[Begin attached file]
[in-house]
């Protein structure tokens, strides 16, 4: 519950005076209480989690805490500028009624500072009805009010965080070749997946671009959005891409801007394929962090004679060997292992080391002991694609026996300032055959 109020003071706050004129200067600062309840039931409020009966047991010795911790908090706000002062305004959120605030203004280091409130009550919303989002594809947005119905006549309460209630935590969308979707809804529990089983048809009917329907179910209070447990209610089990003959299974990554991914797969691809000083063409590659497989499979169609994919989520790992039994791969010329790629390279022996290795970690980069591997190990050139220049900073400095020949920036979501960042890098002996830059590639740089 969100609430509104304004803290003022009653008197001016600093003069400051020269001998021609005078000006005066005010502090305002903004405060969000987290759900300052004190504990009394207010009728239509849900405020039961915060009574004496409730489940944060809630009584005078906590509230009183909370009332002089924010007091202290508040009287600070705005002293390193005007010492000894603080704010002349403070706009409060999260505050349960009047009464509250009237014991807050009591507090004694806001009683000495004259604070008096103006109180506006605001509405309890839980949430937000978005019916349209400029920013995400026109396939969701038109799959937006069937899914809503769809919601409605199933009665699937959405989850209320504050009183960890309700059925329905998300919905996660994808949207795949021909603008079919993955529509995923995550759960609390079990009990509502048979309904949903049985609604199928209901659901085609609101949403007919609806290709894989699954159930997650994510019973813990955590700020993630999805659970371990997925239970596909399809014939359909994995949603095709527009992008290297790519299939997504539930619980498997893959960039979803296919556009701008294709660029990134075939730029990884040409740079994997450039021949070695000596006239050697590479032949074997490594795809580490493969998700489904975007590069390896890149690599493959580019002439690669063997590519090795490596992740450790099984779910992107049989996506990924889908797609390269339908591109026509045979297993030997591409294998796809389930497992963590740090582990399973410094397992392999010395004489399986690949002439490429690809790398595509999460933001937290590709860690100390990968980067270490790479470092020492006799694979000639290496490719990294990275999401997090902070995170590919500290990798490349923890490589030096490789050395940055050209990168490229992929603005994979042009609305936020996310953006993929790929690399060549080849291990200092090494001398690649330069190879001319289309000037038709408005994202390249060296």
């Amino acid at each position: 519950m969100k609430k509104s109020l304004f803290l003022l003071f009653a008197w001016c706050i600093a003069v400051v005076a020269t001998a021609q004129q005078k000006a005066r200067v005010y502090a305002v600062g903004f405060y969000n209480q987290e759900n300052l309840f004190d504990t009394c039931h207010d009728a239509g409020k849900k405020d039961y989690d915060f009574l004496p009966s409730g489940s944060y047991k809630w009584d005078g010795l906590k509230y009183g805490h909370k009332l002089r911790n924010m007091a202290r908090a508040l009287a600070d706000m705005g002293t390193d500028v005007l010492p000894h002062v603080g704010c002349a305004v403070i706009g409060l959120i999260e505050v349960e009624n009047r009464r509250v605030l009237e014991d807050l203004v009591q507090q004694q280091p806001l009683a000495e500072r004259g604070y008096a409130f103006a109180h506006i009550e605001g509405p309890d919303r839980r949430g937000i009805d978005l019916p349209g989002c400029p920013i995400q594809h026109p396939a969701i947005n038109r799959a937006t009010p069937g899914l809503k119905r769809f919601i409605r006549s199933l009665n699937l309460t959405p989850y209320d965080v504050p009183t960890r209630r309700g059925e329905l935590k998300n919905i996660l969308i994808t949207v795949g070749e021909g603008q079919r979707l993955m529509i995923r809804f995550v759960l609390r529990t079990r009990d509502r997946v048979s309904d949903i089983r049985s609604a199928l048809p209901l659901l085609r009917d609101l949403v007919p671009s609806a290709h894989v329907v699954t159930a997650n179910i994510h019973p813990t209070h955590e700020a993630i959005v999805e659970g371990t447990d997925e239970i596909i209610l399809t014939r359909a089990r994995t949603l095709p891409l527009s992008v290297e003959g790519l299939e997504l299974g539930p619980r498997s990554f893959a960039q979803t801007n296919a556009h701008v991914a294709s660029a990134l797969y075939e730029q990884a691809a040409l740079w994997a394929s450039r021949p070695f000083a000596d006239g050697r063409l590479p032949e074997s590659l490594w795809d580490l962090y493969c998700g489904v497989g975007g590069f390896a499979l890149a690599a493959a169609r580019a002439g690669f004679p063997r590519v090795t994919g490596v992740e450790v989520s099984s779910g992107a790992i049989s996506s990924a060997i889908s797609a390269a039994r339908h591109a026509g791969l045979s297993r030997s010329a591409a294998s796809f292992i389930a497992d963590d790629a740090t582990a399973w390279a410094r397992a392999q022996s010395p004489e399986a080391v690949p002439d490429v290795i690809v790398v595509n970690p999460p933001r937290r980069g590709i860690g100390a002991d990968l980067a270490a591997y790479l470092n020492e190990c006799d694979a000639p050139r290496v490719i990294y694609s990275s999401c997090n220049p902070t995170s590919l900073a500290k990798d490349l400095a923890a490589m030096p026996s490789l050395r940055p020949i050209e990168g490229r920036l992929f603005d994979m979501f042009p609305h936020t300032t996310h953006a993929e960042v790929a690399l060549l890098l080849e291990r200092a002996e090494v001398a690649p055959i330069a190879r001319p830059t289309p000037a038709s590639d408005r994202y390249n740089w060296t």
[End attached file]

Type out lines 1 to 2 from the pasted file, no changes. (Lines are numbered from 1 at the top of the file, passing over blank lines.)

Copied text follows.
[in-house]
């Protein structure tokens, strides 16, 4: 519950005076209480989690805490500028009624500072009805009010965080070749997946671009959005891409801007394929962090004679060997292992080391002991694609026996300032055959 109020003071706050004129200067600062309840039931409020009966047991010795911790908090706000002062305004959120605030203004280091409130009550919303989002594809947005119905006549309460209630935590969308979707809804529990089983048809009917329907179910209070447990209610089990003959299974990554991914797969691809000083063409590659497989499979169609994919989520790992039994791969010329790629390279022996290795970690980069591997190990050139220049900073400095020949920036979501960042890098002996830059590639740089 969100609430509104304004803290003022009653008197001016600093003069400051020269001998021609005078000006005066005010502090305002903004405060969000987290759900300052004190504990009394207010009728239509849900405020039961915060009574004496409730489940944060809630009584005078906590509230009183909370009332002089924010007091202290508040009287600070705005002293390193005007010492000894603080704010002349403070706009409060999260505050349960009047009464509250009237014991807050009591507090004694806001009683000495004259604070008096103006109180506006605001509405309890839980949430937000978005019916349209400029920013995400026109396939969701038109799959937006069937899914809503769809919601409605199933009665699937959405989850209320504050009183960890309700059925329905998300919905996660994808949207795949021909603008079919993955529509995923995550759960609390079990009990509502048979309904949903049985609604199928209901659901085609609101949403007919609806290709894989699954159930997650994510019973813990955590700020993630999805659970371990997925239970596909399809014939359909994995949603095709527009992008290297790519299939997504539930619980498997893959960039979803296919556009701008294709660029990134075939730029990884040409740079994997450039021949070695000596006239050697590479032949074997490594795809580490493969998700489904975007590069390896890149690599493959580019002439690669063997590519090795490596992740450790099984779910992107049989996506990924889908797609390269339908591109026509045979297993030997591409294998796809389930497992963590740090582990399973410094397992392999010395004489399986690949002439490429690809790398595509999460933001937290590709860690100390990968980067270490790479470092020492006799694979000639290496490719990294990275999401997090902070995170590919500290990798490349923890490589030096490789050395940055050209990168490229992929603005994979042009609305936020996310953006993929790929690399060549080849291990200092090494001398690649330069190879001319289309000037038709408005994202390249060296």